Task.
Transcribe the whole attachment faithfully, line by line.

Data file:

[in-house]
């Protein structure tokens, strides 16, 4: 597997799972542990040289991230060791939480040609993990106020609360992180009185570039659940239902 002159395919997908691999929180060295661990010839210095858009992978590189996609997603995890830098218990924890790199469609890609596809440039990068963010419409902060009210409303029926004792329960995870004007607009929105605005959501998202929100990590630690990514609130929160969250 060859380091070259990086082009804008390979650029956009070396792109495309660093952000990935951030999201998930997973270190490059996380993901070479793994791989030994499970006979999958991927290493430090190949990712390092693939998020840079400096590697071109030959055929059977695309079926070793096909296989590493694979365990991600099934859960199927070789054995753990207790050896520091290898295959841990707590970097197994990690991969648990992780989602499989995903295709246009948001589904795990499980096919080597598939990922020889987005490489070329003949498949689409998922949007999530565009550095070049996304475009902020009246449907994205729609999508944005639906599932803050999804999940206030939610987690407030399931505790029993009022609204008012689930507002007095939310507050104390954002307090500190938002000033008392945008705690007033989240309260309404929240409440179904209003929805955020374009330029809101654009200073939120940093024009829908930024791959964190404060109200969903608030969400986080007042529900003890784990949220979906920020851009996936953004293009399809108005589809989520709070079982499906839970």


[in-house]
């Protein structure tokens, strides 16, 4: 597997799972542990040289991230060791939480040609993990106020609360992180009185570039659940239902 002159395919997908691999929180060295661990010839210095858009992978590189996609997603995890830098218990924890790199469609890609596809440039990068963010419409902060009210409303029926004792329960995870004007607009929105605005959501998202929100990590630690990514609130929160969250 060859380091070259990086082009804008390979650029956009070396792109495309660093952000990935951030999201998930997973270190490059996380993901070479793994791989030994499970006979999958991927290493430090190949990712390092693939998020840079400096590697071109030959055929059977695309079926070793096909296989590493694979365990991600099934859960199927070789054995753990207790050896520091290898295959841990707590970097197994990690991969648990992780989602499989995903295709246009948001589904795990499980096919080597598939990922020889987005490489070329003949498949689409998922949007999530565009550095070049996304475009902020009246449907994205729609999508944005639906599932803050999804999940206030939610987690407030399931505790029993009022609204008012689930507002007095939310507050104390954002307090500190938002000033008392945008705690007033989240309260309404929240409440179904209003929805955020374009330029809101654009200073939120940093024009829908930024791959964190404060109200969903608030969400986080007042529900003890784990949220979906920020851009996936953004293009399809108005589809989520709070079982499906839970």